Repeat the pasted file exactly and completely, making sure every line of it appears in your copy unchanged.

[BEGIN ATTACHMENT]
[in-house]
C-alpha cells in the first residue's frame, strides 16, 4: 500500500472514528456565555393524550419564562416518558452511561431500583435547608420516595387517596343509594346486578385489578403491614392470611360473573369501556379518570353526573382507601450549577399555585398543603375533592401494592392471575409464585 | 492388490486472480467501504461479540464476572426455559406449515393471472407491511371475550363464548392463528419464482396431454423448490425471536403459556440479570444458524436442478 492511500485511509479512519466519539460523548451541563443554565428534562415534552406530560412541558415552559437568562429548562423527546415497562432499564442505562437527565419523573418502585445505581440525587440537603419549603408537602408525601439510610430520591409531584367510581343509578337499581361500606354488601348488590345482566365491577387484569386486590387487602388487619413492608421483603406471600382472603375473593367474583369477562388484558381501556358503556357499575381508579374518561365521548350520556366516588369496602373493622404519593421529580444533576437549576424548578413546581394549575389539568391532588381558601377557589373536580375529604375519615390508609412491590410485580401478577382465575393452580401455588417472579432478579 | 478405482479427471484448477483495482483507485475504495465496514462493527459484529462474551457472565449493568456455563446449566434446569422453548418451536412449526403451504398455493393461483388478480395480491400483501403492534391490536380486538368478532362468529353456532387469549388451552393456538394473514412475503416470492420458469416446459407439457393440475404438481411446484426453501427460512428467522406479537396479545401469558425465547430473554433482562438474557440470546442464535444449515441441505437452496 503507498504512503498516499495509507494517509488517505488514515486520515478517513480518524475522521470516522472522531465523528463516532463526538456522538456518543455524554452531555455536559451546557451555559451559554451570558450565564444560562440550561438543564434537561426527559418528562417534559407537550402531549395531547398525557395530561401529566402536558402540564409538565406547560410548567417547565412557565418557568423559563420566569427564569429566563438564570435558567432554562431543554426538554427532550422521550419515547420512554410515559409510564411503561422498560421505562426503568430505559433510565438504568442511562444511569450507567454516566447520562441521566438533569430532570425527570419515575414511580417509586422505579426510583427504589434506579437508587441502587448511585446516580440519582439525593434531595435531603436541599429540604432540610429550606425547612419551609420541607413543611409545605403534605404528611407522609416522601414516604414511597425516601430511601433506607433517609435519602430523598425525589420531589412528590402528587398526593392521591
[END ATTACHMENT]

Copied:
[in-house]
C-alpha cells in the first residue's frame, strides 16, 4: 500500500472514528456565555393524550419564562416518558452511561431500583435547608420516595387517596343509594346486578385489578403491614392470611360473573369501556379518570353526573382507601450549577399555585398543603375533592401494592392471575409464585 | 492388490486472480467501504461479540464476572426455559406449515393471472407491511371475550363464548392463528419464482396431454423448490425471536403459556440479570444458524436442478 492511500485511509479512519466519539460523548451541563443554565428534562415534552406530560412541558415552559437568562429548562423527546415497562432499564442505562437527565419523573418502585445505581440525587440537603419549603408537602408525601439510610430520591409531584367510581343509578337499581361500606354488601348488590345482566365491577387484569386486590387487602388487619413492608421483603406471600382472603375473593367474583369477562388484558381501556358503556357499575381508579374518561365521548350520556366516588369496602373493622404519593421529580444533576437549576424548578413546581394549575389539568391532588381558601377557589373536580375529604375519615390508609412491590410485580401478577382465575393452580401455588417472579432478579 | 478405482479427471484448477483495482483507485475504495465496514462493527459484529462474551457472565449493568456455563446449566434446569422453548418451536412449526403451504398455493393461483388478480395480491400483501403492534391490536380486538368478532362468529353456532387469549388451552393456538394473514412475503416470492420458469416446459407439457393440475404438481411446484426453501427460512428467522406479537396479545401469558425465547430473554433482562438474557440470546442464535444449515441441505437452496 503507498504512503498516499495509507494517509488517505488514515486520515478517513480518524475522521470516522472522531465523528463516532463526538456522538456518543455524554452531555455536559451546557451555559451559554451570558450565564444560562440550561438543564434537561426527559418528562417534559407537550402531549395531547398525557395530561401529566402536558402540564409538565406547560410548567417547565412557565418557568423559563420566569427564569429566563438564570435558567432554562431543554426538554427532550422521550419515547420512554410515559409510564411503561422498560421505562426503568430505559433510565438504568442511562444511569450507567454516566447520562441521566438533569430532570425527570419515575414511580417509586422505579426510583427504589434506579437508587441502587448511585446516580440519582439525593434531595435531603436541599429540604432540610429550606425547612419551609420541607413543611409545605403534605404528611407522609416522601414516604414511597425516601430511601433506607433517609435519602430523598425525589420531589412528590402528587398526593392521591